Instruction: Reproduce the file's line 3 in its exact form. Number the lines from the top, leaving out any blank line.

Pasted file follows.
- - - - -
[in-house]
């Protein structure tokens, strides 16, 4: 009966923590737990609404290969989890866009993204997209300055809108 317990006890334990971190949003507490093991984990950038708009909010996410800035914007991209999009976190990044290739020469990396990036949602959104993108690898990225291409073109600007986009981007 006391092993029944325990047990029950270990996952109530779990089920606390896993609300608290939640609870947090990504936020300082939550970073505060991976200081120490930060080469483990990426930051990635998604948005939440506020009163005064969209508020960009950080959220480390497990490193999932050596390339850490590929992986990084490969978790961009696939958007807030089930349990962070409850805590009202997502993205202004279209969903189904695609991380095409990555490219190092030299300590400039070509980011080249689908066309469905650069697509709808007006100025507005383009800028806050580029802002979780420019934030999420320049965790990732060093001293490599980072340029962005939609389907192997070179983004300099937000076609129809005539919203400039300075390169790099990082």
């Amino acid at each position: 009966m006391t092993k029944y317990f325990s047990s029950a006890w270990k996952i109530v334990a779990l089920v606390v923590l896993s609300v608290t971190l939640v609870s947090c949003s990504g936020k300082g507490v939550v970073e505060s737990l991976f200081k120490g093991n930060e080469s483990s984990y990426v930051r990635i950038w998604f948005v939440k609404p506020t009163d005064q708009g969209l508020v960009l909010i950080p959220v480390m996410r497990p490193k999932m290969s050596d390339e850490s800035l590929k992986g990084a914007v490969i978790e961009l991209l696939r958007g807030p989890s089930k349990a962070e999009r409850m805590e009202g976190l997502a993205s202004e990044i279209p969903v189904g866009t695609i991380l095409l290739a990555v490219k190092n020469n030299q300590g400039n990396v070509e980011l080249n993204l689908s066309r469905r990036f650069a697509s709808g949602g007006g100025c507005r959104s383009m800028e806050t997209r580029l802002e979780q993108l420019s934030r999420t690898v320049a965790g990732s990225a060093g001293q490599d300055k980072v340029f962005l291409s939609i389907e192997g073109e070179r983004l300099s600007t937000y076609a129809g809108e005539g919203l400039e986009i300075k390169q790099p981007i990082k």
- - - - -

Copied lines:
């Amino acid at each position: 009966m006391t092993k029944y317990f325990s047990s029950a006890w270990k996952i109530v334990a779990l089920v606390v923590l896993s609300v608290t971190l939640v609870s947090c949003s990504g936020k300082g507490v939550v970073e505060s737990l991976f200081k120490g093991n930060e080469s483990s984990y990426v930051r990635i950038w998604f948005v939440k609404p506020t009163d005064q708009g969209l508020v960009l909010i950080p959220v480390m996410r497990p490193k999932m290969s050596d390339e850490s800035l590929k992986g990084a914007v490969i978790e961009l991209l696939r958007g807030p989890s089930k349990a962070e999009r409850m805590e009202g976190l997502a993205s202004e990044i279209p969903v189904g866009t695609i991380l095409l290739a990555v490219k190092n020469n030299q300590g400039n990396v070509e980011l080249n993204l689908s066309r469905r990036f650069a697509s709808g949602g007006g100025c507005r959104s383009m800028e806050t997209r580029l802002e979780q993108l420019s934030r999420t690898v320049a965790g990732s990225a060093g001293q490599d300055k980072v340029f962005l291409s939609i389907e192997g073109e070179r983004l300099s600007t937000y076609a129809g809108e005539g919203l400039e986009i300075k390169q790099p981007i990082k």